Insurance Australia Limited t/as NRMA Insurance v Melkonyants  NSWSC 503
The recent Supreme Court decision of Insurance Australia Limited t/as NRMA Insurance v Melkonyants  NSWSC 503 (Melkonyants) is another classic epitome of the contentious nature in claims for pain and suffering (non – economic loss) in motor vehicle accident claims. Claims of this kind entitle claimants to a large sum of damages depending on the severity of the injuries which permanently impair the claimant for the rest of his/her life expectancy.
As a summary, the claimant was injured in a motor vehicle accident on 21 November 2011, and she was assessed on 4 April 2014, by a Medical Assessor who certified that the claimant had “urinary tract including bladder-incontinence” injuries caused by the motor accident of 21 November 2011 which had given rise to a permanent impairment of 15%, (which meant the claimant was entitled to damages for pain and suffering).
Following this decision, the insurer obtained a further medico-legal report from Dr Korbel, Urologist, dated 6 November 2014 and made an application that sought for a further medical assessment to overturn the determination of 15%. This report contended the fact that the urological issues were not caused by the accident, but were rather pre-existing complaints. Remarkably, the conclusion in the report from Dr Korbel was ascertained without an examination of the claimant. Furthermore, the report did not consider the comprehensive history of the claimant’s urology symptoms before and after the accident.
By the time the case was at the hearing stage with a Claims Assessor from the Motor Accidents Authority) the insurer made a further application for a further medical assessment with the Claims Assessor, which was also refused.
The Claims Assessor anticipated that a further medical assessment would further delay the resolution of the proceedings. As such, the Claims Assessor opted to consider the persuasiveness of Dr Korbel’s report and determined whether a further assessment was required based on the evidence available. In doing so, the Claims Assessor considered the following:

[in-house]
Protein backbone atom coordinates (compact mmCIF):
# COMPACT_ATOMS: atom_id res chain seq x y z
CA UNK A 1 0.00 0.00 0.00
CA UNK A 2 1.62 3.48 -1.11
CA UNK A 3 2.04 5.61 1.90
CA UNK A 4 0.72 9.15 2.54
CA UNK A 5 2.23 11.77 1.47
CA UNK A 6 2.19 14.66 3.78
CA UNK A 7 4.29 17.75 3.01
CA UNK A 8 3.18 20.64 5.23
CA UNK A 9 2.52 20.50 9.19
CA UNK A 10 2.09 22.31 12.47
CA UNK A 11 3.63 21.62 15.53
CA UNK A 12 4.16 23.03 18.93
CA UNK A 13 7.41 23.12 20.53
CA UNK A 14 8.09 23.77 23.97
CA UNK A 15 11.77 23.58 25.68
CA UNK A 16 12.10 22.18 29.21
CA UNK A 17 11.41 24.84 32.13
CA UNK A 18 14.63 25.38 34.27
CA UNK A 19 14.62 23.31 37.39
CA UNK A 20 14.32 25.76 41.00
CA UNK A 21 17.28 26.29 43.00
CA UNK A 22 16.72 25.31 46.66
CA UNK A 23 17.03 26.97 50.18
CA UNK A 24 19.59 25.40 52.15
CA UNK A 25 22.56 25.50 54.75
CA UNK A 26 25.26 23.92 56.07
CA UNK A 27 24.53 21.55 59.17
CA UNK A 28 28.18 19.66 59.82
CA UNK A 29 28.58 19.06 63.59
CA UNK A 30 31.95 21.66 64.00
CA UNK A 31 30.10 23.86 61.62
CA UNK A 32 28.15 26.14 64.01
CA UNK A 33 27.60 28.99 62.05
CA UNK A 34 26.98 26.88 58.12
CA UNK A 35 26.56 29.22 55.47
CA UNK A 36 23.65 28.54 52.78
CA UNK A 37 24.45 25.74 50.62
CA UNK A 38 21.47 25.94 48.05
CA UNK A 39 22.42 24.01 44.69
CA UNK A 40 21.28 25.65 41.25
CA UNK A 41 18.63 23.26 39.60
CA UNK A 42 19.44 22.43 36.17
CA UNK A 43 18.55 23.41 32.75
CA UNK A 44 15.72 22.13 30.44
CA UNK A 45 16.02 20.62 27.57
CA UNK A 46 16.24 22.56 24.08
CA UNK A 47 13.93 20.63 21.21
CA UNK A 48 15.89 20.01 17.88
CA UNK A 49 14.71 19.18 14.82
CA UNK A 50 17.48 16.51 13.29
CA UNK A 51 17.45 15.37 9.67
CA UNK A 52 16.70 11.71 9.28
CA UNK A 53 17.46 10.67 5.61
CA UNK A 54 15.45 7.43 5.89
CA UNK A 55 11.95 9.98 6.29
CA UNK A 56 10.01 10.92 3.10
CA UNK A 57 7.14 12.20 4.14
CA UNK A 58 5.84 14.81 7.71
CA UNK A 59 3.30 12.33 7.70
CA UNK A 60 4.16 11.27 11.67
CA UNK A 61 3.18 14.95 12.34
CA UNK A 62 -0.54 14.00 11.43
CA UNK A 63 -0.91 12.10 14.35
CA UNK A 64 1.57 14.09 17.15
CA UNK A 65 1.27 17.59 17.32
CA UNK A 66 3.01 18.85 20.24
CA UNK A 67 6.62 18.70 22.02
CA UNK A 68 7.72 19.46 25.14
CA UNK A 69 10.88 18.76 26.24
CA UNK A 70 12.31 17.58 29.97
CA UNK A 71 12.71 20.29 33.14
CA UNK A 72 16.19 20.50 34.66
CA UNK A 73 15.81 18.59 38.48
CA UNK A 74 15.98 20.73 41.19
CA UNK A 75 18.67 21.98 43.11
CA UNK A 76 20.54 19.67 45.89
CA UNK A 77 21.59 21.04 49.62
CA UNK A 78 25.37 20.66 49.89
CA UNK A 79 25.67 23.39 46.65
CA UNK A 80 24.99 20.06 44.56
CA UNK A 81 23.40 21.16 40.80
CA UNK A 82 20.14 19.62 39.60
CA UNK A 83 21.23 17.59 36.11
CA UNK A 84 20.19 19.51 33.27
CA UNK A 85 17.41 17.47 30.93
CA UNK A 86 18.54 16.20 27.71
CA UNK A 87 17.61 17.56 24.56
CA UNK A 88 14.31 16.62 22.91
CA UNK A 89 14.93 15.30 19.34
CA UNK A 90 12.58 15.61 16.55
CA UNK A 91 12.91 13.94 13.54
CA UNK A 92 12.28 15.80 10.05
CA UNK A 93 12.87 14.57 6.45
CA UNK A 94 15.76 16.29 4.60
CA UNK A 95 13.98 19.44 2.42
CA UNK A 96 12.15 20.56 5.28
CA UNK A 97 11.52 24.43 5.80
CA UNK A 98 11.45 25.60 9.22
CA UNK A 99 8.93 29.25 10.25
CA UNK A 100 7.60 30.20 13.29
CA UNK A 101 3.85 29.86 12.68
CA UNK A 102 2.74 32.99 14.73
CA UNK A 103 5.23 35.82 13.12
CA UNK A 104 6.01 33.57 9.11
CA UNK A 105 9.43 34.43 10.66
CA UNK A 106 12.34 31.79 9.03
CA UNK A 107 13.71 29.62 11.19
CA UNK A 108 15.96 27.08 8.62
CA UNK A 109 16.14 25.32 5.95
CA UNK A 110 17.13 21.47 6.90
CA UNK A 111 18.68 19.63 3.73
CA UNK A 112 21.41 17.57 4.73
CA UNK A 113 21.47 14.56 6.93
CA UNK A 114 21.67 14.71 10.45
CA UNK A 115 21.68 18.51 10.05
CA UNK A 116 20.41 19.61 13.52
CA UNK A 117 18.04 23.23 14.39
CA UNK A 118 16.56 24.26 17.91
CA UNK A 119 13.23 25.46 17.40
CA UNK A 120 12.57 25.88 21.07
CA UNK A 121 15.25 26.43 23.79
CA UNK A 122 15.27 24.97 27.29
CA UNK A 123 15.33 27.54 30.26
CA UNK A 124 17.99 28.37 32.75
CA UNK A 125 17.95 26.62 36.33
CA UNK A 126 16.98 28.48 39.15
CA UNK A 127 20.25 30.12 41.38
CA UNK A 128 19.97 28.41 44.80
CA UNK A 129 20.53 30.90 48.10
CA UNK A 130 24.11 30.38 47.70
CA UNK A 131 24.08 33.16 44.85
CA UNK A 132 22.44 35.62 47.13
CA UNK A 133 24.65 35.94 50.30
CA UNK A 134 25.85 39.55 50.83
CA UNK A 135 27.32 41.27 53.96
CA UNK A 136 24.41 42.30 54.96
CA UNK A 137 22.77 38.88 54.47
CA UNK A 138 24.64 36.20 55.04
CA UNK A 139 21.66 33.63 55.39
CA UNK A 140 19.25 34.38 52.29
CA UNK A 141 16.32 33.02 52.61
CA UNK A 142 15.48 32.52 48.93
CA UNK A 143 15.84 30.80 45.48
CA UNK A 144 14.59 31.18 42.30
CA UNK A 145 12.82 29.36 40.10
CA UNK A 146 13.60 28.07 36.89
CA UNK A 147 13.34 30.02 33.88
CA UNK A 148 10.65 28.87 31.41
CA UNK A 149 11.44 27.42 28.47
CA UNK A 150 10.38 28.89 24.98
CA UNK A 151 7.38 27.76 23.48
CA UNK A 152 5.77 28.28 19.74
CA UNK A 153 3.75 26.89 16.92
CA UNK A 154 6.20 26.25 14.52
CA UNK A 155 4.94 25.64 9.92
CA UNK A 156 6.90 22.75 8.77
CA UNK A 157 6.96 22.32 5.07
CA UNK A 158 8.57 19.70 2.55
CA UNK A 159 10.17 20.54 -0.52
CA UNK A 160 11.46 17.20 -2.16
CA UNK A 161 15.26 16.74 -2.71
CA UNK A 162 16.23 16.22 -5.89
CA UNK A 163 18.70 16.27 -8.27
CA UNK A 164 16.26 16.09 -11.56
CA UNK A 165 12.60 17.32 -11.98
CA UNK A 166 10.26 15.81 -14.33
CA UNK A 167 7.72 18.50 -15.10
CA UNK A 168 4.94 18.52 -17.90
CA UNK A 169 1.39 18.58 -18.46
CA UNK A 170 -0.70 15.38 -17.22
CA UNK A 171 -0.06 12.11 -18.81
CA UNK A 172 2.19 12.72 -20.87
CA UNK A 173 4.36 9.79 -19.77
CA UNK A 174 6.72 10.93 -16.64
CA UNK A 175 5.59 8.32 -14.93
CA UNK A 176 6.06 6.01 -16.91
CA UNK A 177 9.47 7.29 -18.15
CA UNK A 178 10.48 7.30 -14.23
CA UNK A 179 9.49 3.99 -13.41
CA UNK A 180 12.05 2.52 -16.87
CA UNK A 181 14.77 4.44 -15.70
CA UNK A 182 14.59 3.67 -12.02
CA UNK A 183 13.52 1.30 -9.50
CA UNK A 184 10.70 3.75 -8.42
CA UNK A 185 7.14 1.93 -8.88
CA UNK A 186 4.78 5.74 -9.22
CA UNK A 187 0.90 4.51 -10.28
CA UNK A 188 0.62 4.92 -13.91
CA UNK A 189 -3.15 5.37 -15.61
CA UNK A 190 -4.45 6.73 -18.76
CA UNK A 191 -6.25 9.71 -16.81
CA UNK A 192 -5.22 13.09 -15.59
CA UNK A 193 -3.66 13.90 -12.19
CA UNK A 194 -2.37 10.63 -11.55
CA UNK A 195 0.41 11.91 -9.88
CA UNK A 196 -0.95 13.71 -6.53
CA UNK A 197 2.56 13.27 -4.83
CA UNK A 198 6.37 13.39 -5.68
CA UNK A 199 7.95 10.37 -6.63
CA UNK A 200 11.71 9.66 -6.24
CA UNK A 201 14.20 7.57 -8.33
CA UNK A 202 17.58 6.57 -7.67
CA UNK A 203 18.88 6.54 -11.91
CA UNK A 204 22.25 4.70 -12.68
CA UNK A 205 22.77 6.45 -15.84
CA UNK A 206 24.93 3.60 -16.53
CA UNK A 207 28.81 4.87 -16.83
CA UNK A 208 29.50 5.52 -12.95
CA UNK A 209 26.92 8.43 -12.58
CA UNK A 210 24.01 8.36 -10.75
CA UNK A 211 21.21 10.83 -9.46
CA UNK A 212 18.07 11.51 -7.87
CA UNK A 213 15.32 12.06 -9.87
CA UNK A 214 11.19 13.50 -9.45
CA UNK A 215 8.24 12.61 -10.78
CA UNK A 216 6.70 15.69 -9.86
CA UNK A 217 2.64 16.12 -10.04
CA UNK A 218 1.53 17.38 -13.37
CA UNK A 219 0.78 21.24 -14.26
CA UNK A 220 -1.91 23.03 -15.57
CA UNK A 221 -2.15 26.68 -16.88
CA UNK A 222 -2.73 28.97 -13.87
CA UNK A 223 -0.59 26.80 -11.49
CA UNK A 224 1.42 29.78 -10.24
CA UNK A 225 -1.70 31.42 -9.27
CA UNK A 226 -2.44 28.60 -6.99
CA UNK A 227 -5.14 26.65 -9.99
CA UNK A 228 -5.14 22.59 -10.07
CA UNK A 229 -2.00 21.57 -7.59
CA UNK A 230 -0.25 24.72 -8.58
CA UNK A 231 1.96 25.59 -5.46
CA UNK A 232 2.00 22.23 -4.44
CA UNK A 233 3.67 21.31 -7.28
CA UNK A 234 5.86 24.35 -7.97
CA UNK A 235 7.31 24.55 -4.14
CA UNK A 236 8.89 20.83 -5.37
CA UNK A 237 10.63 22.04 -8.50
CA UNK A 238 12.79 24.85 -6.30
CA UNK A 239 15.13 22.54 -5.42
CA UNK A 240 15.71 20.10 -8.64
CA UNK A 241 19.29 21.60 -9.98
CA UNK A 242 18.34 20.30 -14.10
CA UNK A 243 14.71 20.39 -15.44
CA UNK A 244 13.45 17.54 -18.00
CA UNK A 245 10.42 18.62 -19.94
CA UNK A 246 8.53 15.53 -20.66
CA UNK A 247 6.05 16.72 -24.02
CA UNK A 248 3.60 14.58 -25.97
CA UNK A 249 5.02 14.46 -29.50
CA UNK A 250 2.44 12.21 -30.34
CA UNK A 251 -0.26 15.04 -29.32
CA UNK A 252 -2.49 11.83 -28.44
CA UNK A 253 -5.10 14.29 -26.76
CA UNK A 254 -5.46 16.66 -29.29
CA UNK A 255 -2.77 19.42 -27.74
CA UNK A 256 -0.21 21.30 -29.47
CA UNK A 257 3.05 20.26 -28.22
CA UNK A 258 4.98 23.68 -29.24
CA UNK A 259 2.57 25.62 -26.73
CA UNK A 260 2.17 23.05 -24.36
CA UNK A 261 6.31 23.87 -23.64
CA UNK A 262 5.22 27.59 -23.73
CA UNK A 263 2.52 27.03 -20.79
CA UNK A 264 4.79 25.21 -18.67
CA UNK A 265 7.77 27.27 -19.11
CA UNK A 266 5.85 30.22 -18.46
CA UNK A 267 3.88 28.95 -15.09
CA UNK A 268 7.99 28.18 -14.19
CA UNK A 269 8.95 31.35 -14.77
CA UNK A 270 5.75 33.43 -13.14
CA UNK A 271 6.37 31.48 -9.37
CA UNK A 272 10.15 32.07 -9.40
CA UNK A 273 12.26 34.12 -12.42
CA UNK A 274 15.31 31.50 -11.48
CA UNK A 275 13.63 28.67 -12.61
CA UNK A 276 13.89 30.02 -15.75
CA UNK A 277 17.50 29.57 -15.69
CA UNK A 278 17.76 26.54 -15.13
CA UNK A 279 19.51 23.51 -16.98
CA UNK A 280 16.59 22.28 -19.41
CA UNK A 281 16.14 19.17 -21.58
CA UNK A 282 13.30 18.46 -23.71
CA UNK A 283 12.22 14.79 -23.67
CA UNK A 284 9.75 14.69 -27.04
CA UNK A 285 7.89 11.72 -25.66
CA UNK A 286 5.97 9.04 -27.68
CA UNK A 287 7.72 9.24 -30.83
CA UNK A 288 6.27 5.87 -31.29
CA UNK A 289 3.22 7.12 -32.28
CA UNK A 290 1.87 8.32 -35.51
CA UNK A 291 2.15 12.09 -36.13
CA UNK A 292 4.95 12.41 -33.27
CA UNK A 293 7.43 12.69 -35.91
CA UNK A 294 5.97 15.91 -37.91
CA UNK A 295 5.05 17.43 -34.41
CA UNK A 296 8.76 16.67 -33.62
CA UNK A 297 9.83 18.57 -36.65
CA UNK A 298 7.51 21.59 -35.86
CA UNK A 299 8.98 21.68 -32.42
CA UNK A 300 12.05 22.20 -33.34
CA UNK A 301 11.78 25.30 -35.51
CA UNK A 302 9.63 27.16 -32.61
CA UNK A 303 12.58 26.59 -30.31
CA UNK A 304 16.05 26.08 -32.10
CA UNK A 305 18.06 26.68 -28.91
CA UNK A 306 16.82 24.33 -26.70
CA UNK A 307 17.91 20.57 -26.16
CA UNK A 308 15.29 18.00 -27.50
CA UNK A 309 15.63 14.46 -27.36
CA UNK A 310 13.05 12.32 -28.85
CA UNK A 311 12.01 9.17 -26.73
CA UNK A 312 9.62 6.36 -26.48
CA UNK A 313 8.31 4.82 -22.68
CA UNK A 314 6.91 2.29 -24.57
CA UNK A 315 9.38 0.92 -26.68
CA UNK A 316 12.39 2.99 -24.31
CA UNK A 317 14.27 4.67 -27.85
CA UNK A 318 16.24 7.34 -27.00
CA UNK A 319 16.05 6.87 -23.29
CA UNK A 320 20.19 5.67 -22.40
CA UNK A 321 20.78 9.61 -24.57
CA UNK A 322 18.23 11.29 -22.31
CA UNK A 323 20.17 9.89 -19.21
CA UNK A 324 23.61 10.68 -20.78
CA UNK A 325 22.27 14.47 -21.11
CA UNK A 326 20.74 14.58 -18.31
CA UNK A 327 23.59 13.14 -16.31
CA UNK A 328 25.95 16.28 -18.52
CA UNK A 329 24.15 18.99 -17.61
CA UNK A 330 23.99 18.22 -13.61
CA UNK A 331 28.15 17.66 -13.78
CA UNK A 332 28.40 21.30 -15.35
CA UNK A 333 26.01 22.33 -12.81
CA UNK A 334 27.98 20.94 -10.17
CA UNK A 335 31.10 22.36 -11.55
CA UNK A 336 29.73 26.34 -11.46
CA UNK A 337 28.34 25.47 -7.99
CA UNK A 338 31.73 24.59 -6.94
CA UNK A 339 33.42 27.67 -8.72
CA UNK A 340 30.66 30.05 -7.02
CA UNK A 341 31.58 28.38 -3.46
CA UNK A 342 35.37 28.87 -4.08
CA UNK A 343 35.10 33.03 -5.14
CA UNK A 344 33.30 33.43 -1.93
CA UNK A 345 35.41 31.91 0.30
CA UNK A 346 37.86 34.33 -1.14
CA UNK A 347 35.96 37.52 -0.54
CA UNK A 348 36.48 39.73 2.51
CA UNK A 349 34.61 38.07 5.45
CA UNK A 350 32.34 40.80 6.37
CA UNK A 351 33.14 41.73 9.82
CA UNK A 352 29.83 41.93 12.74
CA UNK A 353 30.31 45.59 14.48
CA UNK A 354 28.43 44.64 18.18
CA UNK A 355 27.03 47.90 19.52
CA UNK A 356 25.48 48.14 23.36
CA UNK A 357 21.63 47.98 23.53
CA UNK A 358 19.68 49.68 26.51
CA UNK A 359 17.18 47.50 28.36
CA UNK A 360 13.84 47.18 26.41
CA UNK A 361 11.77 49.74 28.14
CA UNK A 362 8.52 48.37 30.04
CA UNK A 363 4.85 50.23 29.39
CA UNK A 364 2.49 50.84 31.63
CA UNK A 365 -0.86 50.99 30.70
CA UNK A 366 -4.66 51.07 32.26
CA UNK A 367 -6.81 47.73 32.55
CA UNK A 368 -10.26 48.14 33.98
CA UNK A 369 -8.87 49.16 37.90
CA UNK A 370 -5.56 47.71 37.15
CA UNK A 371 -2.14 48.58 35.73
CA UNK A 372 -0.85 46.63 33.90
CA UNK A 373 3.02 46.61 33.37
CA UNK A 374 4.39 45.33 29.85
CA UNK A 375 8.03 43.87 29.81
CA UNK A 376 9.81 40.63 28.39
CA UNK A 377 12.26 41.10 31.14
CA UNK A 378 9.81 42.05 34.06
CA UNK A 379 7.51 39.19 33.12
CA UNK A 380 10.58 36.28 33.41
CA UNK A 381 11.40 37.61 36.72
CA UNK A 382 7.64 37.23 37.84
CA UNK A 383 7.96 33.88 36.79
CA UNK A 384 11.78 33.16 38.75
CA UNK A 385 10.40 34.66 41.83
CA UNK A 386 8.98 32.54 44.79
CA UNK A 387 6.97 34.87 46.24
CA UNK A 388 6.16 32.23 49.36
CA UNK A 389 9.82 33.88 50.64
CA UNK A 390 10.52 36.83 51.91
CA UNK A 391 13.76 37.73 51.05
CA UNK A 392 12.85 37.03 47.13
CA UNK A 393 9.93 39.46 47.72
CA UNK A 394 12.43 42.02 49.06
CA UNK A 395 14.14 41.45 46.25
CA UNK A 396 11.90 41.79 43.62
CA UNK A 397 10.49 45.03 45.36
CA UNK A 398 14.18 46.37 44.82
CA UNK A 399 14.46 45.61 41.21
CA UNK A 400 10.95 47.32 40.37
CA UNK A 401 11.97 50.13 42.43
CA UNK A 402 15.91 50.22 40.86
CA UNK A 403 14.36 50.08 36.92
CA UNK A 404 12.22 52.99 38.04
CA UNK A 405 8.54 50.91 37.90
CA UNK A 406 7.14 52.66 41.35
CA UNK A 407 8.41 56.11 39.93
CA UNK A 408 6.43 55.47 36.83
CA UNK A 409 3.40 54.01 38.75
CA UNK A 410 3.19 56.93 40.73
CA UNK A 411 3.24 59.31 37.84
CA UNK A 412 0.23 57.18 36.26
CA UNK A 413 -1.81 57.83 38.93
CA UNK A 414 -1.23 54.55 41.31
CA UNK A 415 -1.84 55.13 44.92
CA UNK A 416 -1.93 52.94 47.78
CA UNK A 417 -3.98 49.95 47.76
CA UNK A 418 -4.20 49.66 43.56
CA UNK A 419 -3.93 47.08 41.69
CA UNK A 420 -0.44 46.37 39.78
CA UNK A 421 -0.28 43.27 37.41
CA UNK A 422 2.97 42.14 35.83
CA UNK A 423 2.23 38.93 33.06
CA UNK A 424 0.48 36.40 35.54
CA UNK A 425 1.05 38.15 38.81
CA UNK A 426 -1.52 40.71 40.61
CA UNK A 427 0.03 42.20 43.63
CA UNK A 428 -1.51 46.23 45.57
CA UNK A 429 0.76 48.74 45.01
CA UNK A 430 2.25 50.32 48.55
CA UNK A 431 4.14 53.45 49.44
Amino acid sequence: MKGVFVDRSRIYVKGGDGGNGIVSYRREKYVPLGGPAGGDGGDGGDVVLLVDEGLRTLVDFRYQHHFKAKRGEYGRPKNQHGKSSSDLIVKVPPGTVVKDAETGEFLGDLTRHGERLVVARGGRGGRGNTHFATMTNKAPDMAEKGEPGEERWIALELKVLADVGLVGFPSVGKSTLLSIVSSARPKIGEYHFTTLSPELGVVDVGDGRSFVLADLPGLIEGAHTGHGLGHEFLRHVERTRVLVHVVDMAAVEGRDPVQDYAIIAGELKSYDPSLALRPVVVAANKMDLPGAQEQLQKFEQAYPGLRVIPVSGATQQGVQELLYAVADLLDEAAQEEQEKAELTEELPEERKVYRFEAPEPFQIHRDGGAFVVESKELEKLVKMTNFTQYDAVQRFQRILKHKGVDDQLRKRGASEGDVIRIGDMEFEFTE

The Claims Assessor having regard to the abovementioned issues refused the insurer’s application for a further medical assessment. As such, the insurer appealed to the Supreme Court on the refusal based upon the following grounds:
(i) The Claims Assessor failed to afford procedural fairness to the parties, in that he failed to give the parties an opportunity to be heard on the issue of Dr Korbel’s non-examination of the claimant. It was submitted that had the Claims Assessor permitted the parties to be heard, he would have been informed that the claimant refused to attend for any medical examinations.
ii) As the issue of Dr Korbel’s non-examination of the claimant was not raised by either party before the Claims Assessor, the Claims Assessor was not entitled to make adverse findings regarding Dr Korbel’s non-examination of the claimant.
The Decision of the Supreme Court.
Justice Rotham addressed the arguments of the insurer and noted that the decision of the Claims Assessor to reject the application for a further medical assessment through relying on the determination of the medical assessor instead of the report of Dr Korber, had to be viewed in the context of the objects of the Motor Accidents Compensation Act, which encouraged the resolution of medical issues in an expeditious manner.
The Court recognized that the Claims Assessor bore in his mind about the impending delay in the case if a further medical assessment was granted. In addition, the Court was satisfied that the Claims Assessor had critically considered the persuasiveness of Dr Korbel’s report before rejecting the insurer’s application through accentuating that Dr Korbel’s report at most offered an open conclusion and such a conclusion was ascertained without an examination.
To the question that the insurer was denied procedural fairness to address to the Claims Assessor that Dr Korbel could not examine the claimant, His Honour held that the insurer should have anticipated that the Claims Assessor would have given weight to the non- examination.. The insurer was not denied the opportunity to reasonably apprehend that the point might become a live issue.